Traffic light labels

Which? also claimed there was strong support for the system to be made mandatory

Shoppers would “overwhelmingly” prefer to see traffic light labelling stay on the front of pack rather than an EU style Nutri-Score system, according to consumer group Which?.

In its response to the government’s consultation on the future on packaging after Brexit, Which? said 89% of shoppers were familiar with front-of-pack labels.

It also claimed there was strong support for the system, currently used by around three-quarters of food and drink suppliers, to be made mandatory.

The government consultation on its future labelling plans ended last month, with ministers set to decide whether to adopt a new system such as the voluntary Nutri-Score. The system is used in France, Belgium, Spain and Portugal, and grades foods by letter from A to E according to their overall nutritional quality. 

Sue Davies, head of consumer protection at Which?, said the latest figures from the group showed 60% of consumers would prefer to see the traffic light label on front of pack, with less than 10% saying they would prefer to see Nutri-Score, while around 30% said they would prefer a combination of the two.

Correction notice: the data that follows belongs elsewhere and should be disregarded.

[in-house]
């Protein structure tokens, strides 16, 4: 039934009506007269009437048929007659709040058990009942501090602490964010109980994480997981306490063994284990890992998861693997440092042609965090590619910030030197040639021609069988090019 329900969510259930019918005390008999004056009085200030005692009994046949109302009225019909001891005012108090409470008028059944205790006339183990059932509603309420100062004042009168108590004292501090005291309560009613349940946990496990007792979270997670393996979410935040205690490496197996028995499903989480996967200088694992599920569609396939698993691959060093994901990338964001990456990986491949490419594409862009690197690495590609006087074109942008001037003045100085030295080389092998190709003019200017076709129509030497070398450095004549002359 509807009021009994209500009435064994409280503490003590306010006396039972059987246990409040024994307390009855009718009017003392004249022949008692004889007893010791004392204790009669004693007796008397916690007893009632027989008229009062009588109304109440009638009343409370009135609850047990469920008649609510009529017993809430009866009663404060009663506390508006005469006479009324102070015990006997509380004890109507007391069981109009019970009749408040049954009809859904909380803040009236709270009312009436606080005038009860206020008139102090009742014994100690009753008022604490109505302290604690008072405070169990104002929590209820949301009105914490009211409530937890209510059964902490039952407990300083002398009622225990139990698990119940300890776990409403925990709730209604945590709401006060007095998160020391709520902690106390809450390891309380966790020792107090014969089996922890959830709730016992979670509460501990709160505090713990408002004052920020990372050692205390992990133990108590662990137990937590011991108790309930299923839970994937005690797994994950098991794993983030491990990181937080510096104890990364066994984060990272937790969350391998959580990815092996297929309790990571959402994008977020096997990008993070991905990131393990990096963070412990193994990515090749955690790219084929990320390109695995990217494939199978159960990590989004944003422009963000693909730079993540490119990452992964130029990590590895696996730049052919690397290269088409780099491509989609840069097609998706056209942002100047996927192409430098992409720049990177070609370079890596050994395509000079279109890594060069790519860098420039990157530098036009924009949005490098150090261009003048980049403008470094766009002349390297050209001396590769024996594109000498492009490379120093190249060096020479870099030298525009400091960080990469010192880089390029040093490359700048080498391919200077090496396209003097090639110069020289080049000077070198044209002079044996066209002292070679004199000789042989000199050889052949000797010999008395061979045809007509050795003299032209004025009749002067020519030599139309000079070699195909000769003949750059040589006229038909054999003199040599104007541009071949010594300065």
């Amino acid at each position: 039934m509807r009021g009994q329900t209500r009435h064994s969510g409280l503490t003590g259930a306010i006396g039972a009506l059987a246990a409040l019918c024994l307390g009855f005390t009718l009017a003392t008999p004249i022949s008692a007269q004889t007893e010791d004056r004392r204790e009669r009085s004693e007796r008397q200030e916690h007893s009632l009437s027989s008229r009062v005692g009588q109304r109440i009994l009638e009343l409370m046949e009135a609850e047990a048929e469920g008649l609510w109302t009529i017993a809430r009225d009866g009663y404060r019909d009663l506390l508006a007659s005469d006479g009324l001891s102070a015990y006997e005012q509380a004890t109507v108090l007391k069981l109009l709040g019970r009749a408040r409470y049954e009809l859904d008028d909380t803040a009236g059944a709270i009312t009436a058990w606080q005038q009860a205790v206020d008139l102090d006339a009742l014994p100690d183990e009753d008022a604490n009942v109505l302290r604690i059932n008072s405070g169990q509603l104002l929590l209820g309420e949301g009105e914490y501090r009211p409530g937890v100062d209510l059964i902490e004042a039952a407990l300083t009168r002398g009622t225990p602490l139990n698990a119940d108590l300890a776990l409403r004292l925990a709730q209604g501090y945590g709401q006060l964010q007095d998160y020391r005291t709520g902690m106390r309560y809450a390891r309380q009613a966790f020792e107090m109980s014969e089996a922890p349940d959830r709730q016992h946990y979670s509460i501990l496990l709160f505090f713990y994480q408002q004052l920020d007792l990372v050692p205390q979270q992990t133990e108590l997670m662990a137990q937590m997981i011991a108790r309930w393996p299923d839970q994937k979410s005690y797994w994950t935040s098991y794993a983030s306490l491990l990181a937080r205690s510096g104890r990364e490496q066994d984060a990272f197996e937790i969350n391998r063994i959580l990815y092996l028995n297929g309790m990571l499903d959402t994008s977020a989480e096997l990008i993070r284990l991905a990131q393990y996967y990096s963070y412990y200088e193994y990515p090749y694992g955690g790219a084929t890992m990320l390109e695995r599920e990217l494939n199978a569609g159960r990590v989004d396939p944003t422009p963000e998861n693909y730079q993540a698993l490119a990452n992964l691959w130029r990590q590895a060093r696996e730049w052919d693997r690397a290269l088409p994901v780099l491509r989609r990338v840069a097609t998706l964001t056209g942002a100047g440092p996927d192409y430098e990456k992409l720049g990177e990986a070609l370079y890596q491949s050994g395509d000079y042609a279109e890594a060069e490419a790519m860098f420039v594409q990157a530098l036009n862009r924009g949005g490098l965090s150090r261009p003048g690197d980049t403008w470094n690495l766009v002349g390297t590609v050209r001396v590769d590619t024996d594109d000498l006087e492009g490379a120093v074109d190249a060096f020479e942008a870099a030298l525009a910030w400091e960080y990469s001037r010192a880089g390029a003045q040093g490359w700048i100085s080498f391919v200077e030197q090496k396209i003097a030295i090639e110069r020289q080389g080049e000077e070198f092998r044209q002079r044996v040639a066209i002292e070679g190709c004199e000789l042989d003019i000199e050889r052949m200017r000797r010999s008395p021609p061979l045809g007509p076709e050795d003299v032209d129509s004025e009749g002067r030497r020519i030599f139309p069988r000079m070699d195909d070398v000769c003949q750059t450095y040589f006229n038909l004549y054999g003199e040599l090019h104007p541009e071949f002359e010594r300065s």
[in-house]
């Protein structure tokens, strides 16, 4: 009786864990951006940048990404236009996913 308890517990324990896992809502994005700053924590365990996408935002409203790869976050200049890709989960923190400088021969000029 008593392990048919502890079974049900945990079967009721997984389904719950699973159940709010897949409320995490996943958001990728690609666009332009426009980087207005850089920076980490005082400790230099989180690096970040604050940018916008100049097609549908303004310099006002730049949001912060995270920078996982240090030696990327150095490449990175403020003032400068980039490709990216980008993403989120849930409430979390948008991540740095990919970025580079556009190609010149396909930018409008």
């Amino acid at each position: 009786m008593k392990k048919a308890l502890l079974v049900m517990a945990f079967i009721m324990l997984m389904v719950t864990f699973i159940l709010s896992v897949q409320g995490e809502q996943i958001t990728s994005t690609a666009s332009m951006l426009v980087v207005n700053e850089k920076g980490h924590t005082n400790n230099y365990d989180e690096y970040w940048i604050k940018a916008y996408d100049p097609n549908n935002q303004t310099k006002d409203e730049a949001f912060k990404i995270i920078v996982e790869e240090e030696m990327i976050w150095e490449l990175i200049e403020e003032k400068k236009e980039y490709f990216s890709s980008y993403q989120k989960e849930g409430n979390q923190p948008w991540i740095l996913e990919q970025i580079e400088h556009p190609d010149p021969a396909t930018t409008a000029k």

Davies told a meeting of the Westminster Forum this week: “We think there is a strong case for keeping the traffic light system but making improvements to make it even more effective.”

Which? has also called for the scheme to be changed to include added all added sugars and for portion sizes shown on traffic lights to be standardised.

“There is overriding support for it to be made mandatory,” Davies added.

Mhairi Brown, a spokesman for Action on Sugar and Salt, told the meeting it also wanted to keep traffic lights, adding: “Making the traffic lights system mandatory is the way to have transparency and consistency.”

The consultation has split health groups and companies, with the National Obesity Forum coming out in support of Nutri-Score, along with several leading suppliers, including Nestlé and Danone.

The government consultation is also considering adopting elements of a mandatory system pioneered in Chile, which uses stark black and white “STOP: high in” labels to indicate they are high in fat, sugar or salt.

It is credited as one of the reasons for a 20% reduction in obesity levels in the country in the past two years, but is strongly opposed by the industry due to fears it “demonises” food.